to be paid. Mr. Holohan said that it wasn't his business.
"Why isn't it your business?" asked Mrs. Kearney. "Didn't you yourself bring her the contract? Anyway, if it's not your business it's my business and I mean to see to it."
"You'd better speak to Mr. Fitzpatrick," said Mr. Holohan distantly.
"I don't know anything about Mr. Fitzpatrick," repeated Mrs. Kearney. "I have my contract, and I intend to see that it is carried out."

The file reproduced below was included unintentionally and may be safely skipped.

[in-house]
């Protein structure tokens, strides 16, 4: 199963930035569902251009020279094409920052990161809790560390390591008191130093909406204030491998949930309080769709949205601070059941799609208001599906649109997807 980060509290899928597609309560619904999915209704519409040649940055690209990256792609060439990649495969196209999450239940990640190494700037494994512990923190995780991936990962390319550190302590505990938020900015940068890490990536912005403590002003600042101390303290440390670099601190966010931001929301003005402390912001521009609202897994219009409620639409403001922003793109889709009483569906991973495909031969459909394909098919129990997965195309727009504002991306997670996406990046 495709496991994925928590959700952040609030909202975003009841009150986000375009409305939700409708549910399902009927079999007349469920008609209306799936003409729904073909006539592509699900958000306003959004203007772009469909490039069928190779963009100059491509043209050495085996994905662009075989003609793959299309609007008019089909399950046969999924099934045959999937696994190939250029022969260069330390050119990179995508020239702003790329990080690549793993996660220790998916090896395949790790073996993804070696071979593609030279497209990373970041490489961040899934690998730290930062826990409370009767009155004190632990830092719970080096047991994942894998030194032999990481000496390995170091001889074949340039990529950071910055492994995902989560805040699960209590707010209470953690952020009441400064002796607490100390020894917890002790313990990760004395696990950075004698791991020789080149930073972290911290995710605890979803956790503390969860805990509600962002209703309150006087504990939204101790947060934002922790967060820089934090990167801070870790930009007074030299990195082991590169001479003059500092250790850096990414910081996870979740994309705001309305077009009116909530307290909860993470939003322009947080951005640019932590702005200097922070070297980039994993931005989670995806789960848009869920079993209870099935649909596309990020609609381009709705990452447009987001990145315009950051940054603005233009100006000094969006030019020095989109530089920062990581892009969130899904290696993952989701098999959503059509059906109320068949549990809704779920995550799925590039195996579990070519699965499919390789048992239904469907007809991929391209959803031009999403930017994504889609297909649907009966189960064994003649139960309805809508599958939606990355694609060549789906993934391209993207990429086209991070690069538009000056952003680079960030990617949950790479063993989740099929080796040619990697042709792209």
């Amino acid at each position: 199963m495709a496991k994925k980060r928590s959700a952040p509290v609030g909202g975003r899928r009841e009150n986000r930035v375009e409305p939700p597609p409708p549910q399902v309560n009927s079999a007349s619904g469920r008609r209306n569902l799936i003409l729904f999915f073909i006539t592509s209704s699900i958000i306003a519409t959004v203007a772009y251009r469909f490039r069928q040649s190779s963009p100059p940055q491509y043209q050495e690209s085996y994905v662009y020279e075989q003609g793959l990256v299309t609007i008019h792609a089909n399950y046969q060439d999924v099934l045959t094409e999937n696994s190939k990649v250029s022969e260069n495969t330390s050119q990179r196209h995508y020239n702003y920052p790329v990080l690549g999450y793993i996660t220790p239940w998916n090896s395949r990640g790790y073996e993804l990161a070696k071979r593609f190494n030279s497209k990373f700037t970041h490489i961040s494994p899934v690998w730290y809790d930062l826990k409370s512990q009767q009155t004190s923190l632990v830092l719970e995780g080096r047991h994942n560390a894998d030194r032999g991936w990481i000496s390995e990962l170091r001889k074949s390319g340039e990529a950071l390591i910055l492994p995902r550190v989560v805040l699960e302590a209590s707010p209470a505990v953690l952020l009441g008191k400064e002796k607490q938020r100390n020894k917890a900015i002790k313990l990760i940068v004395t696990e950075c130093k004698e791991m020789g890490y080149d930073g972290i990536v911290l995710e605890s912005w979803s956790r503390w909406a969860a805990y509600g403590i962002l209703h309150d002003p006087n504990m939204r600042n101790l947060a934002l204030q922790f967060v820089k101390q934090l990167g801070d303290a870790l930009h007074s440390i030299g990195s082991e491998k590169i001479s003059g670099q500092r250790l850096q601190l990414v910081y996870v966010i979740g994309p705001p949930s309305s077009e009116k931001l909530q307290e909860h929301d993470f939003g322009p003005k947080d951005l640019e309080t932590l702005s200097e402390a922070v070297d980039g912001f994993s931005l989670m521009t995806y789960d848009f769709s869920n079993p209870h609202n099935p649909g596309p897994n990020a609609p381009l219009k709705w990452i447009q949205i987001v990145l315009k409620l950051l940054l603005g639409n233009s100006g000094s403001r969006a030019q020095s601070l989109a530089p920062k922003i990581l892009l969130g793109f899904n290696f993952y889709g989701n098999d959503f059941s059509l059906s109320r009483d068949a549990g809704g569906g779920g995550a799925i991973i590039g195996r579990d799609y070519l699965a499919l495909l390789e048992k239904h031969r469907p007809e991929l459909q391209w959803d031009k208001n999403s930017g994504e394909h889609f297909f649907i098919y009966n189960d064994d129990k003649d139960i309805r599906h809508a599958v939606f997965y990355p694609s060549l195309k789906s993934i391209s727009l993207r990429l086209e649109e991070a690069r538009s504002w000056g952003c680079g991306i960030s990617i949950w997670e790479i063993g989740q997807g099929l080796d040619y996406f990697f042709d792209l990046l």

When she came back to the dressing-room her cheeks were slightly suffused. The room was lively. Two men in outdoor dress had taken possession of the fireplace and were chatting familiarly with Miss Healy and the baritone. They were the Freeman men and Mr. O'Madden Burke. The Freeman man had come in to say that he could not wait for the concert as he had to report the lecture which an American priest was giving in the Mansion House, He said they were to leave the report for him at the Freeman office and he would see that it went in. He was a grey-haired man, with a plausible voice and careful manners. He held an extinguished cigar in his hand and the aroma of cigar smoke floated near him. He had not intended to stay a moment because concerts and artistes bored him considerably but he remained leaning against the mantelpiece. Miss Healy stood in front of him, talking and laughing. He was old enough to suspect one reason for her politeness but young